6 reasons why I’ve converted to spring skiing
The suns out in London and the office is ripe with the talk of summer holidays. But for me, well… I’m still thinking about snowboarding!
There’s still snow above 2,000m and if you plan a spring trip correctly, you could have more fun than you’ve had all season. While driving towards the French Alps I see lake-sides packed with Parisians working on their sun tans and picnic attire, but I’m off to work on my goggle tan!
High up in those mountains there’s no crowds, the slushy midday conditions are ideal for beginners and snowboarders, and when else can you sit on a snowy alpine summit sipping cocktails and watching Brazilian dancers?
While it seems like a vast contrast in ideals and seasons, skiing late into the spring is now my new favourite thing. And here’s why:
The Hot Sunny Days
You don’t normally identify skiing with sun loungers and beach parties, but this is exactly what you’ll find at La Plagne’s Subli’Cimes events. You can kick of your skis, shed the layers, and get into the Mix & Beach area – a summer seaside atmosphere on top of the snowy alpine peaks of France.
The notorious winter white-outs are nowhere to be seen and the blaring hot sun makes you want to sip coconut rum, bounce around a few beach balls, and get social with your fellow ski enthusiasts. Work on your goggle tan and enjoy a mid afternoon dance party with local DJs.
A Lack of Layers
Forget the trauma of kitting up in the mornings in spring. Forget thick sweaty socks and merino fleeces, all you’ll need this late in the season is your t-shirt and a shell jacket [so you’re not that person that gets burnt to a crisp]. It’s April and 15 degrees – you’d be mad to wear ski gear, right?
If you’re lucky you can even strip down to your tighty whiteys and kick back in a 6-person open air jacuzzi. Bliss.
Lack of Crowds
Hitting the slopes late season means uncrowded runs, little chance of lift queues, and the freedom to really let your hair down. Roll straight through that lift line and get a gondola to yourself. What’s more – if you’re lucky enough to score some fresh snow, you might even get to lay down the first tracks.
Don’t listen to those who say powder doesn’t fall in spring. Just yesterday (April 20) Loveland got 75cm.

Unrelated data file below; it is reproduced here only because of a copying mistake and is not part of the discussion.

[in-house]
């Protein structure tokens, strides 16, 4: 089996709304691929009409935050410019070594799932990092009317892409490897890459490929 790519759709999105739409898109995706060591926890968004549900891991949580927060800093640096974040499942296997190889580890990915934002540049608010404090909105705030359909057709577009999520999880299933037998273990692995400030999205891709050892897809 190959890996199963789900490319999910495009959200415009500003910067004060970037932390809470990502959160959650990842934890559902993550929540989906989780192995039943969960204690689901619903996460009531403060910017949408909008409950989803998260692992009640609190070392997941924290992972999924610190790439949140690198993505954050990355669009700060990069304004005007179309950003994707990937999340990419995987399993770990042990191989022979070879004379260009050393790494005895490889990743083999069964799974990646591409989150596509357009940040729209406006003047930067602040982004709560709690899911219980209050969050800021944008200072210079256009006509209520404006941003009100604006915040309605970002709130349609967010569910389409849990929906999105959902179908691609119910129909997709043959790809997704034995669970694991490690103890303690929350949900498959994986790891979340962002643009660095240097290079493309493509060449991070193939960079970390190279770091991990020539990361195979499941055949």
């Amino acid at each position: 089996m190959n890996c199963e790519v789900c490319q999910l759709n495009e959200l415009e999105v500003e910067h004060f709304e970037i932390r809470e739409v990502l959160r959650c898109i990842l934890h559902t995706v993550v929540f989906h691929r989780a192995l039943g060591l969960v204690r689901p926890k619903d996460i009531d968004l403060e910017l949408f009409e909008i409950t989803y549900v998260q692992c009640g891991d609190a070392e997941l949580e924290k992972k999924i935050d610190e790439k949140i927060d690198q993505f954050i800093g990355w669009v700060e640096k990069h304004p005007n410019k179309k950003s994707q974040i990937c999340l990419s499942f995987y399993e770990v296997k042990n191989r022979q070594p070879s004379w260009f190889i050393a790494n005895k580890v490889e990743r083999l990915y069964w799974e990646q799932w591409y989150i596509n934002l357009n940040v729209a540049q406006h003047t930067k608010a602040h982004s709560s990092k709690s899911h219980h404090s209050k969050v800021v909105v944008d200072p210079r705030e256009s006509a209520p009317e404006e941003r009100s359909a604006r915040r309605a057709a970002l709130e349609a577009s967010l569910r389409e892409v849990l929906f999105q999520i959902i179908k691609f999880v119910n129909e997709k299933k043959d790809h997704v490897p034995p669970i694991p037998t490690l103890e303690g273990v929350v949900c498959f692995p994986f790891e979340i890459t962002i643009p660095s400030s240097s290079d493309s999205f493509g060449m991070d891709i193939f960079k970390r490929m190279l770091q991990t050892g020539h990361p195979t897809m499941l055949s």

The winter’s last gasp storm usually hits around the third week of April (when there are typically just a handful of lucky holidaymakers that get to reap the benefits!). As a result, great off-piste can be found right into early May, especially with the help of local guides.
More Daylight Hours
Longer days in spring means some resorts extend their opening hours. This equals longer later days skiing and late sunn après afternoons. What’s more, as the late afternoon sun beats down on those slopes the snow gets softer. Call it corn snow, or call it slush – either way it’s fun and forgiving. These spring conditions are best for beginners, and snowboarders.
The Extra Activities
Sledding, snowshoeing, outdoor parties, human bungees, crane jumps and spontaneous snowy games of rugby – it’s all happening outdoors in the spring. Forget sitting by the fire with a glass of glüwein (as lovely as it is). Get stuck into the great outdoors and make the most of the snow while it’s still around.
Recently the French ski resort of La Plagne launched their free Subli’Cimes end of season event. With six themed summits on six different peaks, you can have a different spring experience every day.
Ocean travelled to La Plagne by train, and stayed at Hotel Araucaria care of Erna Low.
Fares from London to Moutiers (Valmorel) and Aime (La Plagne) from £108 standard class return/person and can be booked at http://www.voyages-sncf.com or by phone at 0844 848 5848